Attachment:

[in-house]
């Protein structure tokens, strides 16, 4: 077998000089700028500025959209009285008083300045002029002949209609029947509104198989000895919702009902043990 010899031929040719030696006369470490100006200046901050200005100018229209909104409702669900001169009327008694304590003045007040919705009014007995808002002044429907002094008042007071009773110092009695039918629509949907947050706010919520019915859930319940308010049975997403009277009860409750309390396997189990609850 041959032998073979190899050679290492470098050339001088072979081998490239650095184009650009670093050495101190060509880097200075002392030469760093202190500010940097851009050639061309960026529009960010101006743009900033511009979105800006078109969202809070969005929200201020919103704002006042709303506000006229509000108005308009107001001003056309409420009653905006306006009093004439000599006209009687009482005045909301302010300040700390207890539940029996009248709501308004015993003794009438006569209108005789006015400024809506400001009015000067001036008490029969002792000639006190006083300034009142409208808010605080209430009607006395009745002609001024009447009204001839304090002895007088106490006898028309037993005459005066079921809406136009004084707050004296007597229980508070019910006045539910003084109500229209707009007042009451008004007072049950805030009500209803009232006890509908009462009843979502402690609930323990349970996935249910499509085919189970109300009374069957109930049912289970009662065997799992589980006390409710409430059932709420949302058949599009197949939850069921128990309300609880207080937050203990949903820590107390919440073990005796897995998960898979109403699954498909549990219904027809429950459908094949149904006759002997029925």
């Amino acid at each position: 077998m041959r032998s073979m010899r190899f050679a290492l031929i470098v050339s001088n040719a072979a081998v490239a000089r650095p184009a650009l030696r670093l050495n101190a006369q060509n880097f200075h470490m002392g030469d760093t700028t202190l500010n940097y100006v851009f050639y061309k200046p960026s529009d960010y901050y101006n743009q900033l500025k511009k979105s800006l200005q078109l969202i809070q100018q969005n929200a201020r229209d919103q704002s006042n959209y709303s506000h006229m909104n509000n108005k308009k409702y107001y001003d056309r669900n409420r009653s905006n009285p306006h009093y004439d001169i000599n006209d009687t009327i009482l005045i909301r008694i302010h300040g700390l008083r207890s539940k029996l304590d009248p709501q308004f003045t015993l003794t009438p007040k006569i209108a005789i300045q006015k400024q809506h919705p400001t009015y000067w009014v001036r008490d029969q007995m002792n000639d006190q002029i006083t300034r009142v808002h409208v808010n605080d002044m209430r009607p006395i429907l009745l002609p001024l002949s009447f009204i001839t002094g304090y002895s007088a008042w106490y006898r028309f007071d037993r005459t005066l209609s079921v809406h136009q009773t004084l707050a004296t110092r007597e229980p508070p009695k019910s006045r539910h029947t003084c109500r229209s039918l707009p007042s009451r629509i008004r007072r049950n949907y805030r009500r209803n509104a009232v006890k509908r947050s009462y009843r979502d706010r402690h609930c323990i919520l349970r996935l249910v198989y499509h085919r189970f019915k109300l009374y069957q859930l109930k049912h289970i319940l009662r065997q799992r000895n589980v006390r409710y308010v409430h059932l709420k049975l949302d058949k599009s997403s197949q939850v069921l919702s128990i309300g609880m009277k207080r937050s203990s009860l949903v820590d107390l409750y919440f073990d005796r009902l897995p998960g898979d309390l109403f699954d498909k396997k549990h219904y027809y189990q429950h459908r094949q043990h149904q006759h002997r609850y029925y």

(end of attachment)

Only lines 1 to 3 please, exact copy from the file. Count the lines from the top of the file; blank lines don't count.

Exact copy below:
[in-house]
């Protein structure tokens, strides 16, 4: 077998000089700028500025959209009285008083300045002029002949209609029947509104198989000895919702009902043990 010899031929040719030696006369470490100006200046901050200005100018229209909104409702669900001169009327008694304590003045007040919705009014007995808002002044429907002094008042007071009773110092009695039918629509949907947050706010919520019915859930319940308010049975997403009277009860409750309390396997189990609850 041959032998073979190899050679290492470098050339001088072979081998490239650095184009650009670093050495101190060509880097200075002392030469760093202190500010940097851009050639061309960026529009960010101006743009900033511009979105800006078109969202809070969005929200201020919103704002006042709303506000006229509000108005308009107001001003056309409420009653905006306006009093004439000599006209009687009482005045909301302010300040700390207890539940029996009248709501308004015993003794009438006569209108005789006015400024809506400001009015000067001036008490029969002792000639006190006083300034009142409208808010605080209430009607006395009745002609001024009447009204001839304090002895007088106490006898028309037993005459005066079921809406136009004084707050004296007597229980508070019910006045539910003084109500229209707009007042009451008004007072049950805030009500209803009232006890509908009462009843979502402690609930323990349970996935249910499509085919189970109300009374069957109930049912289970009662065997799992589980006390409710409430059932709420949302058949599009197949939850069921128990309300609880207080937050203990949903820590107390919440073990005796897995998960898979109403699954498909549990219904027809429950459908094949149904006759002997029925």
């Amino acid at each position: 077998m041959r032998s073979m010899r190899f050679a290492l031929i470098v050339s001088n040719a072979a081998v490239a000089r650095p184009a650009l030696r670093l050495n101190a006369q060509n880097f200075h470490m002392g030469d760093t700028t202190l500010n940097y100006v851009f050639y061309k200046p960026s529009d960010y901050y101006n743009q900033l500025k511009k979105s800006l200005q078109l969202i809070q100018q969005n929200a201020r229209d919103q704002s006042n959209y709303s506000h006229m909104n509000n108005k308009k409702y107001y001003d056309r669900n409420r009653s905006n009285p306006h009093y004439d001169i000599n006209d009687t009327i009482l005045i909301r008694i302010h300040g700390l008083r207890s539940k029996l304590d009248p709501q308004f003045t015993l003794t009438p007040k006569i209108a005789i300045q006015k400024q809506h919705p400001t009015y000067w009014v001036r008490d029969q007995m002792n000639d006190q002029i006083t300034r009142v808002h409208v808010n605080d002044m209430r009607p006395i429907l009745l002609p001024l002949s009447f009204i001839t002094g304090y002895s007088a008042w106490y006898r028309f007071d037993r005459t005066l209609s079921v809406h136009q009773t004084l707050a004296t110092r007597e229980p508070p009695k019910s006045r539910h029947t003084c109500r229209s039918l707009p007042s009451r629509i008004r007072r049950n949907y805030r009500r209803n509104a009232v006890k509908r947050s009462y009843r979502d706010r402690h609930c323990i919520l349970r996935l249910v198989y499509h085919r189970f019915k109300l009374y069957q859930l109930k049912h289970i319940l009662r065997q799992r000895n589980v006390r409710y308010v409430h059932l709420k049975l949302d058949k599009s997403s197949q939850v069921l919702s128990i309300g609880m009277k207080r937050s203990s009860l949903v820590d107390l409750y919440f073990d005796r009902l897995p998960g898979d309390l109403f699954d498909k396997k549990h219904y027809y189990q429950h459908r094949q043990h149904q006759h002997r609850y029925y």